Mississippi River Experiences

A COLLABORATION BETWEEN SCP ARTS, THE NATURAL HERITAGE PROJECT, & THE MISSISSIPPI WATERSHED MANAGEMENT ORGANIZATION


Mississippi River

Mississippi River looking north from the Ford Parkway bridge.

Translating research into artwork

Students in ENVR 212 translated their experiences of the Mississippi River (L) and their analysis of people's experiences of the river (R) into illustrations with SCP Artist-in-Resident Sarah Nelson.

Elm Tree Story Booth

ENVR 212 students will also collect data through the Elm Tree Story Booth, which is traveling around to different locations across the Twin Cities, including the University of St. Thomas.


Students in Society and Sustainability (ENVR 212) are collaborating with the Mississippi Watershed Management Organization (MWMO) and the Natural Heritage Project (NHP) to explore people's experiences of the Mississippi River.  This research will inform the MWMO's public outreach efforts and also form the basis for an interactive exhibit at the MWMO's Stormwater Learning Center in 2020. Students are collaborating with SCP Artist-in-Residence, Sarah Nelson, to translate their research findings into artwork.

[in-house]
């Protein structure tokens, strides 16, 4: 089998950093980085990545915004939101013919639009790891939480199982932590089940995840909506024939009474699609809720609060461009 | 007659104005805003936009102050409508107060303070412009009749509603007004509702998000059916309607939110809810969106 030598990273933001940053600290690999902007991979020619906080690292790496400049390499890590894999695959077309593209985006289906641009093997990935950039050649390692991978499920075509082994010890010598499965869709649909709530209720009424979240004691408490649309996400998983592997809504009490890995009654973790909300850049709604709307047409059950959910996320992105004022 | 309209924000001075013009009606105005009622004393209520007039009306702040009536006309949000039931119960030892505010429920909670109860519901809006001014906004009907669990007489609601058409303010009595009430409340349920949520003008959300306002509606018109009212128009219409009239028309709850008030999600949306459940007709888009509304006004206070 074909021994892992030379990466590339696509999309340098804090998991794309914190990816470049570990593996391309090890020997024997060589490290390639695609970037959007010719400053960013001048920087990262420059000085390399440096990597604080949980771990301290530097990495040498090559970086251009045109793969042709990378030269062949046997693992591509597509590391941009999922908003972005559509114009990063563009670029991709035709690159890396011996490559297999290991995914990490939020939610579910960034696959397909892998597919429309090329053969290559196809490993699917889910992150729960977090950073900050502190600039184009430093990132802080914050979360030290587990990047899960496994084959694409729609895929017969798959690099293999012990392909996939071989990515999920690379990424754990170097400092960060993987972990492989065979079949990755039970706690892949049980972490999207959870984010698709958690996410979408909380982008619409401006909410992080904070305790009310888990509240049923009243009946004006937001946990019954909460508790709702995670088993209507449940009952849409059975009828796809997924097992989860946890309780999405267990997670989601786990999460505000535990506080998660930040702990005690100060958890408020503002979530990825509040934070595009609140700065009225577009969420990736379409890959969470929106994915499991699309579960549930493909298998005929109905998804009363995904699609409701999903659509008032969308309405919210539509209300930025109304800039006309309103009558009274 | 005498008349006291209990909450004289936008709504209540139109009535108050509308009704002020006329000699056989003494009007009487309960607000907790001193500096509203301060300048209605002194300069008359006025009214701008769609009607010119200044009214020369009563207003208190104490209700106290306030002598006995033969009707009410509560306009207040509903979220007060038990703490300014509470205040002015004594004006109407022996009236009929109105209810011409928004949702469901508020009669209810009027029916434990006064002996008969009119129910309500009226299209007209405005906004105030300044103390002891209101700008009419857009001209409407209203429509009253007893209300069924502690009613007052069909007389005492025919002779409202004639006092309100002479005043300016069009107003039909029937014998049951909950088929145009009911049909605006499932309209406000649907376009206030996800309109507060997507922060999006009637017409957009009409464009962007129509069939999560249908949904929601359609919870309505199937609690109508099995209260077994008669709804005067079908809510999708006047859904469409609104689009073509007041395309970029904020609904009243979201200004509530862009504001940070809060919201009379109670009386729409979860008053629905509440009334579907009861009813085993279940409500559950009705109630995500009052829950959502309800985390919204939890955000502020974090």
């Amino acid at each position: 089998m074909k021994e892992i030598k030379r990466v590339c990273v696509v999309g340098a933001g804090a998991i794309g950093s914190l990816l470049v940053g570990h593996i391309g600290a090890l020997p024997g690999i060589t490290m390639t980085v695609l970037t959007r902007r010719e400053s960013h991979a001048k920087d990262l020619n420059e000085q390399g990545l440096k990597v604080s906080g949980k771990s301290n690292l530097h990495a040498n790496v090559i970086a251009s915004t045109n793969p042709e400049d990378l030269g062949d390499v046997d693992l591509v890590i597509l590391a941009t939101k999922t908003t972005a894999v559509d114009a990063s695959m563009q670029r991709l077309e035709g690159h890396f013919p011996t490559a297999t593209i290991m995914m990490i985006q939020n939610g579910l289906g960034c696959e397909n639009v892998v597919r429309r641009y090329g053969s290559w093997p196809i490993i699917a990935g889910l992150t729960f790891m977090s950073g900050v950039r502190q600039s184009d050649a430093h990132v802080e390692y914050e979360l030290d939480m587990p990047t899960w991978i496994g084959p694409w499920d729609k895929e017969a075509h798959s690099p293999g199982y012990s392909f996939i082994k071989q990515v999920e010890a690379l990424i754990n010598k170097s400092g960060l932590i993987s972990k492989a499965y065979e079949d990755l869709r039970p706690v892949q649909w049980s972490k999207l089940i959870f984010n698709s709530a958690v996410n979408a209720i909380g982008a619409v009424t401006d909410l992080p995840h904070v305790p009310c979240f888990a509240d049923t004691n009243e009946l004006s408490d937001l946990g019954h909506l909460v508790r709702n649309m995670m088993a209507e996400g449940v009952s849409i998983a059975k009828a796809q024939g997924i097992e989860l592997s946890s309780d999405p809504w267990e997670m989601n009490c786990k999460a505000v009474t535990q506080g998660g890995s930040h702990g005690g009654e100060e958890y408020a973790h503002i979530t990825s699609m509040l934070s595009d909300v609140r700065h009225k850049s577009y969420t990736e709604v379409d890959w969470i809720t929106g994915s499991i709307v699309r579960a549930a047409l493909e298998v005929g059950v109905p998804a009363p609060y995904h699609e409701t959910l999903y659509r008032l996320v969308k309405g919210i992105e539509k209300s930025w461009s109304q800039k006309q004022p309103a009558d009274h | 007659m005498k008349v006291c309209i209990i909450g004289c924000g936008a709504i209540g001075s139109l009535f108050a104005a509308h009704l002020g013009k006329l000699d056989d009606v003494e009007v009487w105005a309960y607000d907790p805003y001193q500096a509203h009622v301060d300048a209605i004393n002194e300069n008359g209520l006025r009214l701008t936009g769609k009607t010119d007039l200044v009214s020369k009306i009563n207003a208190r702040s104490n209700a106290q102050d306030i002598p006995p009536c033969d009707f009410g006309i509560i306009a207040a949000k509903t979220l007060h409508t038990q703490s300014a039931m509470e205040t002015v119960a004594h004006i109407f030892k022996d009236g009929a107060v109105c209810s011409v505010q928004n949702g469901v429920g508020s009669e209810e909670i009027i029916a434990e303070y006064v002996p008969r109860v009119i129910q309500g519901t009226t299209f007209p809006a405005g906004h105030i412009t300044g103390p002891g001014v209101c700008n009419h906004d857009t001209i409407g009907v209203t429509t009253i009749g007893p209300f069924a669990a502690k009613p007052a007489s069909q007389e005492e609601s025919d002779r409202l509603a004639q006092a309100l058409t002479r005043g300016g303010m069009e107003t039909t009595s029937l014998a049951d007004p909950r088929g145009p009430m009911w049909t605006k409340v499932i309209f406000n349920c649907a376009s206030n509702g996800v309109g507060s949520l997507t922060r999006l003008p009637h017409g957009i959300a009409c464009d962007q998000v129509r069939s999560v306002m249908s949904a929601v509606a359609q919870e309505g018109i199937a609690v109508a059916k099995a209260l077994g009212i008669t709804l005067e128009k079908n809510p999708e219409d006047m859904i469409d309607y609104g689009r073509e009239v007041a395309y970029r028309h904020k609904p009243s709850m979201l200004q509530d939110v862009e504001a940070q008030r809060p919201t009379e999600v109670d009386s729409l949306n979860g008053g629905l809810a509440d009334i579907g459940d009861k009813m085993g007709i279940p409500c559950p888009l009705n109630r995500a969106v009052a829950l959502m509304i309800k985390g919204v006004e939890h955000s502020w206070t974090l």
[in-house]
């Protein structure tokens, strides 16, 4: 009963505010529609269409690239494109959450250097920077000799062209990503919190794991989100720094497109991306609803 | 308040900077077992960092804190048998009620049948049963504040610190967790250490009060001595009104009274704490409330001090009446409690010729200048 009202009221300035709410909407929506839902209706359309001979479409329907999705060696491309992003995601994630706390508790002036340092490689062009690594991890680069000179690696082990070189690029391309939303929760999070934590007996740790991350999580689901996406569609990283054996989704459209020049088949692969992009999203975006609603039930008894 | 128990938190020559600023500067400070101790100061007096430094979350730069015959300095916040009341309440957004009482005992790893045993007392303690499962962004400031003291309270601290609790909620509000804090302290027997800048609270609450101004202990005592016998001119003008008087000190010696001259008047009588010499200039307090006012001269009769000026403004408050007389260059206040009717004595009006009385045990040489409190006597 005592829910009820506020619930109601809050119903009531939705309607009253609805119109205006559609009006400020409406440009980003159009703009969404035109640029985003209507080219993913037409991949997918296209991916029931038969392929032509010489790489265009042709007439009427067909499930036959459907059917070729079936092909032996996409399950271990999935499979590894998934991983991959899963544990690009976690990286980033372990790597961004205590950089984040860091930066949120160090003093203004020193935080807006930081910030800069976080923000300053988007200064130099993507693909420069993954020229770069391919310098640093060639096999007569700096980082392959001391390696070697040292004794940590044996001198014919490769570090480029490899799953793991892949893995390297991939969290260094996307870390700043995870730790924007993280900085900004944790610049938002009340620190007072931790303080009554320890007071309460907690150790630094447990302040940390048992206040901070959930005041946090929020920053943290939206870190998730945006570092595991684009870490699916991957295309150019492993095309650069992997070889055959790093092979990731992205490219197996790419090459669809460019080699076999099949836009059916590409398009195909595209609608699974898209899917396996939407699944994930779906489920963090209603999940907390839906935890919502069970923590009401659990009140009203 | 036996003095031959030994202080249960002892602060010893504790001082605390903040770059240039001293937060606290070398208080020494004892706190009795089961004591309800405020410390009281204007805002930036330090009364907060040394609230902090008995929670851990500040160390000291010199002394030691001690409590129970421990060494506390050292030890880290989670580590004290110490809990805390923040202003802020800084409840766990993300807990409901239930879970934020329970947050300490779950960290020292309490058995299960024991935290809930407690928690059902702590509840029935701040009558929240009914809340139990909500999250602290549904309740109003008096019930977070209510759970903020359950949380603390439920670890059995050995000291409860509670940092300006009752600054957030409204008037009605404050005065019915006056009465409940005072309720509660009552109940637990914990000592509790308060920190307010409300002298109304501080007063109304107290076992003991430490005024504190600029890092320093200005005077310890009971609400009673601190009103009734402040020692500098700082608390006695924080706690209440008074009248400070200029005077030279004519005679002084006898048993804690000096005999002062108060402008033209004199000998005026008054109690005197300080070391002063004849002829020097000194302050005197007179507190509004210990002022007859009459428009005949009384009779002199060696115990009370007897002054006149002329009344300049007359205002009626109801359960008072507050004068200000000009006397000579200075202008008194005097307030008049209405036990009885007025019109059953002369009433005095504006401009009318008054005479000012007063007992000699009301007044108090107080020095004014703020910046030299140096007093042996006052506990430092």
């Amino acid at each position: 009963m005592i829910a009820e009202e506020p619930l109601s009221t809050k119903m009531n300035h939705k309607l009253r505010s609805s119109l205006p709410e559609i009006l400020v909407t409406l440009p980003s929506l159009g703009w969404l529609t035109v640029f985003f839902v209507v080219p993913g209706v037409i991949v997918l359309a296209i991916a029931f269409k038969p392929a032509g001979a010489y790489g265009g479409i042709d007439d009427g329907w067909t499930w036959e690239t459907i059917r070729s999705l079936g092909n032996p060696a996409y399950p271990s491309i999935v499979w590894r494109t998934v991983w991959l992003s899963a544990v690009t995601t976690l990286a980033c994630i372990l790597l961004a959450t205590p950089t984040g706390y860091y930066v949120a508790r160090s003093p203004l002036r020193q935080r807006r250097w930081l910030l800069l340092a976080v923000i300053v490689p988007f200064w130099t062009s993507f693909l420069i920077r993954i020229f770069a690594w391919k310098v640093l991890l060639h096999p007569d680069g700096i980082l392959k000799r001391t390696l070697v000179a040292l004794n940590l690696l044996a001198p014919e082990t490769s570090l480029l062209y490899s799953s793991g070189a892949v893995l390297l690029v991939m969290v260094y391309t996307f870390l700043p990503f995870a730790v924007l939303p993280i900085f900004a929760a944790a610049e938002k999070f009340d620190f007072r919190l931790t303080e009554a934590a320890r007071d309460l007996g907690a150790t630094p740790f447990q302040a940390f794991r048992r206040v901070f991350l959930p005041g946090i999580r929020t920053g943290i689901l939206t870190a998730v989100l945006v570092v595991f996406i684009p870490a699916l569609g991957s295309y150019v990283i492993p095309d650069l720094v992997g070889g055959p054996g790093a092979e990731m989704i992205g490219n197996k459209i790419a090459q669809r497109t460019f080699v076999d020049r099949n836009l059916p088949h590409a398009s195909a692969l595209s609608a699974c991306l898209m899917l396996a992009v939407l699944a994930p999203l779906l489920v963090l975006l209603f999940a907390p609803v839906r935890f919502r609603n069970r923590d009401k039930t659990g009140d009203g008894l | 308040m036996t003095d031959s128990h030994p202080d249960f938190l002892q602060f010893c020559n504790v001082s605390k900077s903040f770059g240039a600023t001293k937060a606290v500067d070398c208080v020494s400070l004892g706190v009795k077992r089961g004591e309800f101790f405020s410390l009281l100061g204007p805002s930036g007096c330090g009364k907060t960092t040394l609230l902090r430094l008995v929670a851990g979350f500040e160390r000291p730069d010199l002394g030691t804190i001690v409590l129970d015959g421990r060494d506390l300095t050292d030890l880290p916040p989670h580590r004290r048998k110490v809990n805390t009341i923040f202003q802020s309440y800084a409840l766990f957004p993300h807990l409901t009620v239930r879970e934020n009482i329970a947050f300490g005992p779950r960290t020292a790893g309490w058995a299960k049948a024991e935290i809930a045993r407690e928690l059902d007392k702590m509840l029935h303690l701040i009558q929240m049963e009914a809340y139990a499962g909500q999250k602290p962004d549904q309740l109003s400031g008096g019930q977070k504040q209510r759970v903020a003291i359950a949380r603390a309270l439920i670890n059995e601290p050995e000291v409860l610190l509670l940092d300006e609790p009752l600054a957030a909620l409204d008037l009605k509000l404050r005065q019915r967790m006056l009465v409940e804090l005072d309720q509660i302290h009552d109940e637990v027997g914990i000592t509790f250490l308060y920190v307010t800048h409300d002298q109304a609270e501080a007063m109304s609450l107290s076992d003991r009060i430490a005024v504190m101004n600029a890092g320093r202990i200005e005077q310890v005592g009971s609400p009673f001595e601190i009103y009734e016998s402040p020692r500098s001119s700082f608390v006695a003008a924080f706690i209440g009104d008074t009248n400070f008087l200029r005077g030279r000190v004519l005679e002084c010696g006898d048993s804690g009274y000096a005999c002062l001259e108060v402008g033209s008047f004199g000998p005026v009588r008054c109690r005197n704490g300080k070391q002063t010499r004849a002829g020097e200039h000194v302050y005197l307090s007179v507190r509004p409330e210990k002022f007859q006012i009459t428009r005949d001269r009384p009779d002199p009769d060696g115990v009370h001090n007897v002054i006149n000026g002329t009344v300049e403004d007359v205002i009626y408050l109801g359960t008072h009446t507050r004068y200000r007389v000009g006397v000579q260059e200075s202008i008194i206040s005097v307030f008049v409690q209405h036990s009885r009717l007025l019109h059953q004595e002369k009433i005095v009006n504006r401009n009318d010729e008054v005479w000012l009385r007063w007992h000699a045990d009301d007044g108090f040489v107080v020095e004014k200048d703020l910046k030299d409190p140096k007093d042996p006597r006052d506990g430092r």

by Sarah Nelson with BNVR 212 Dahmus and MWMO; online survey analysis translation

This drawing communicates students' analysis of an on-line survey that asked respondents to describe their experiences of the Mississippi River.  The layered perspectives of this drawing convey respondents' multiple perspectives and experiences of the Mississippi River.  The three primary perspectives were a distant perspective as an onlooker from afar, a closer connection walking or biking along the river trails, or a tangible and immediate experience exploring the shores or waters of the river.   The more closely respondents experienced the river, the more salient the tension of pollution, trash, and beauty was in their experience.  The accentuated bluffs represent descriptions of the geology of the area and awe of the Mississippi River. Respondents also shared stories of the Dakota people and their sacred connection to the river.  (Drawing by Sarah Nelson in collaboration with ENVR 212 students.)